All marketed health products have risks associated with their use. Prescription drugs, over-the-counter products, biological, vaccines, medical devices and natural health products all have risks. Some of these risks are known at the time of market authorization, but we also know now that additional information about risks can only become known once the product is more widely used. Regulators around the world, including Health Canada, are now working to build into the system improved capacity to gather and use this information to protect the health and safety of Canadians. This is not a failing of the system and these issues are not unique to Canada.
The strength of our post-market surveillance system, like others, is largely, and quite rightly, determined by how quickly it can identify new risks and how efficiently it can act to mitigate them. Significant improvements have been accomplished in the past few years in these two areas.
The risks of a drug should not be considered in isolation. It is important to always consider the balance between potential risks and potential benefits. This principle applies to the full spectrum of health products from over-the-counter medicines to prescription drugs.
Another important concept when analyzing adverse drug reactions is that they occur as an interaction between a drug, a patient, and the environment, which speaks to the fact that adverse drug reactions have more complex causes than just the drug by itself. For example, a study published in JAMA in 2006 concludes that cases of unintentional overdose or drug misuse account for more than half of drug-related admissions.
Most of the serious adverse events causing hospitalizations are known, well described, and associated with drugs that have been on the market for long periods of time, such as blood thinners, painkillers, insulin, and penicillin-like antibiotics. These potential risks are well known and factored into the decisions of practitioners when they prescribe that specific medication. According to the study mentioned earlier, 16 of the 18 drugs most commonly causing emergency visits for adverse drug reactions have been in clinical use for the past 20 years.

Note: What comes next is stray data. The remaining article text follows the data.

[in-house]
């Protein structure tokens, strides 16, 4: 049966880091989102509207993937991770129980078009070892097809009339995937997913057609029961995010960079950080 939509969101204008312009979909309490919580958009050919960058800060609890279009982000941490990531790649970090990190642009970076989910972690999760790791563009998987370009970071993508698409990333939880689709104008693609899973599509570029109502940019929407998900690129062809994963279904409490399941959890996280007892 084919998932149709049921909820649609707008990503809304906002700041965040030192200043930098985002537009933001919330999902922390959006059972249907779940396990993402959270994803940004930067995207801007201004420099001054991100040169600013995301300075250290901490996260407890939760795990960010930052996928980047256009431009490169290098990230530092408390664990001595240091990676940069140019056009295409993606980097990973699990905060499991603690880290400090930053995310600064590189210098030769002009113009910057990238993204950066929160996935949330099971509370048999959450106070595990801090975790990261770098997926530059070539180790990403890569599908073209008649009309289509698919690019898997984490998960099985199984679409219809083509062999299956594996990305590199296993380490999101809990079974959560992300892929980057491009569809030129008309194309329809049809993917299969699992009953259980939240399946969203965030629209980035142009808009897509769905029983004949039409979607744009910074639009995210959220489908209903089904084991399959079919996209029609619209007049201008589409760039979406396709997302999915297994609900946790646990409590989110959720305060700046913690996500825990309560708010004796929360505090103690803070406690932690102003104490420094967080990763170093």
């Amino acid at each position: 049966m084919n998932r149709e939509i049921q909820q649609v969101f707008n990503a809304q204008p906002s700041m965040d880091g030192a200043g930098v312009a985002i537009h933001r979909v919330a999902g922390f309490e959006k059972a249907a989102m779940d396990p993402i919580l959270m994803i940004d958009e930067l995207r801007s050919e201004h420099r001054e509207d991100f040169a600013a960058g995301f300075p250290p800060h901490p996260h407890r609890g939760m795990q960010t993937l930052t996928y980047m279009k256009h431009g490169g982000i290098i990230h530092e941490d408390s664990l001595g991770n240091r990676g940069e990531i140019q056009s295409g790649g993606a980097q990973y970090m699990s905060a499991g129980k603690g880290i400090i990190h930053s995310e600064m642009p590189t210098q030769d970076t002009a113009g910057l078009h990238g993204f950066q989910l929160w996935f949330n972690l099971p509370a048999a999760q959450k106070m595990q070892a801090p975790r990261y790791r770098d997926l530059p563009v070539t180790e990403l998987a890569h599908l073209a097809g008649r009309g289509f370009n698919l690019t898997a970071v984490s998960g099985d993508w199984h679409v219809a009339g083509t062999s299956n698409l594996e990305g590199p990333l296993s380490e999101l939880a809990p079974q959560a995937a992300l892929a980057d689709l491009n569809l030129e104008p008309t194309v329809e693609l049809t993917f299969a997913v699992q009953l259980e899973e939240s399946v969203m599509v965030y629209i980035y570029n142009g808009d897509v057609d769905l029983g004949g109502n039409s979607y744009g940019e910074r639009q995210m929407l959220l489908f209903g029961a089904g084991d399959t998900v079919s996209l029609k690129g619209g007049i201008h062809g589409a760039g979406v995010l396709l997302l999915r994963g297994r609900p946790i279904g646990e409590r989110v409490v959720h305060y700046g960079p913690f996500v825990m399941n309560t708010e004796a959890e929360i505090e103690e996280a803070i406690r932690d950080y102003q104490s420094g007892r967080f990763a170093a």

Appropriate prescribing also requires that the risk of a drug be weighed along with its benefits--for example, the number of lives saved or the number of years of increased life expectancy. If a patient has a sustained irregular heart beat, their likelihood of experiencing a stroke is 3% per year, which could lead to death, paralysis, or other serious outcome. To prevent a stroke, a powerful blood thinner called Coumadin is used; it has a known risk of 1% per year for serious gastrointestinal bleeding. The risks of this drug are real, and a significant number of hospitalizations due to life-threatening bleeding caused by Coumadin are documented every year, but this does not that mean that the risk is unacceptable, given the number of strokes prevented. Clearly, good population-level decision requires more than considering drug risks in isolation.
Pharmacovigilance and pharmacoepidemiology are rapidly evolving fields. The changes that Health Canada is proposing to the regulatory system are designed to bring Canada's regulatory system on par with the best in the world. Like other regulators, we are moving to add to the value provided by adverse reaction reports and work towards more systematic receipt and assessment of additional post-market safety studies and other data.